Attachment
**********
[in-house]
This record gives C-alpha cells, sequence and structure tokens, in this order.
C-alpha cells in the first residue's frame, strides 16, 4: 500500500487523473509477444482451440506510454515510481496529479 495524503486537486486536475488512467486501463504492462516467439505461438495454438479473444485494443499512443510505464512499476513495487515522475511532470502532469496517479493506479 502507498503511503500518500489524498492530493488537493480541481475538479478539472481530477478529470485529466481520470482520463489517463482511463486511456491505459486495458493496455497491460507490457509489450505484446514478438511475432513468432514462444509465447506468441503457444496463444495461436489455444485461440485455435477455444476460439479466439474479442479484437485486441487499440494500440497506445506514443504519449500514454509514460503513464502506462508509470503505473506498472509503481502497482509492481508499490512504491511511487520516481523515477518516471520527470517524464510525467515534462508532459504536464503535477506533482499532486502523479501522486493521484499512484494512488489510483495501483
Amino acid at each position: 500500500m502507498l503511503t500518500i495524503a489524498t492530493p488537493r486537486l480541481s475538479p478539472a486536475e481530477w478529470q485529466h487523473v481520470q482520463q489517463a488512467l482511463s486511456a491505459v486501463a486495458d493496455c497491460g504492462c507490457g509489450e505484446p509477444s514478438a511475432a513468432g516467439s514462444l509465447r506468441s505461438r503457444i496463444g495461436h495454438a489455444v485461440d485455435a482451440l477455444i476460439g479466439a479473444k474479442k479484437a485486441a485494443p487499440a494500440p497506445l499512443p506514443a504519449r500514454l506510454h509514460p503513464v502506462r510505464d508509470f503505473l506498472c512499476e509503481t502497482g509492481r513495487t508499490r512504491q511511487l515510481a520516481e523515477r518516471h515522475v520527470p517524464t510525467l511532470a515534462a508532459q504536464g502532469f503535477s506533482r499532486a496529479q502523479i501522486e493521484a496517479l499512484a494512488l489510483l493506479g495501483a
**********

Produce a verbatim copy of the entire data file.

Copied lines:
[in-house]
This record gives C-alpha cells, sequence and structure tokens, in this order.
C-alpha cells in the first residue's frame, strides 16, 4: 500500500487523473509477444482451440506510454515510481496529479 495524503486537486486536475488512467486501463504492462516467439505461438495454438479473444485494443499512443510505464512499476513495487515522475511532470502532469496517479493506479 502507498503511503500518500489524498492530493488537493480541481475538479478539472481530477478529470485529466481520470482520463489517463482511463486511456491505459486495458493496455497491460507490457509489450505484446514478438511475432513468432514462444509465447506468441503457444496463444495461436489455444485461440485455435477455444476460439479466439474479442479484437485486441487499440494500440497506445506514443504519449500514454509514460503513464502506462508509470503505473506498472509503481502497482509492481508499490512504491511511487520516481523515477518516471520527470517524464510525467515534462508532459504536464503535477506533482499532486502523479501522486493521484499512484494512488489510483495501483
Amino acid at each position: 500500500m502507498l503511503t500518500i495524503a489524498t492530493p488537493r486537486l480541481s475538479p478539472a486536475e481530477w478529470q485529466h487523473v481520470q482520463q489517463a488512467l482511463s486511456a491505459v486501463a486495458d493496455c497491460g504492462c507490457g509489450e505484446p509477444s514478438a511475432a513468432g516467439s514462444l509465447r506468441s505461438r503457444i496463444g495461436h495454438a489455444v485461440d485455435a482451440l477455444i476460439g479466439a479473444k474479442k479484437a485486441a485494443p487499440a494500440p497506445l499512443p506514443a504519449r500514454l506510454h509514460p503513464v502506462r510505464d508509470f503505473l506498472c512499476e509503481t502497482g509492481r513495487t508499490r512504491q511511487l515510481a520516481e523515477r518516471h515522475v520527470p517524464t510525467l511532470a515534462a508532459q504536464g502532469f503535477s506533482r499532486a496529479q502523479i501522486e493521484a496517479l499512484a494512488l489510483l493506479g495501483a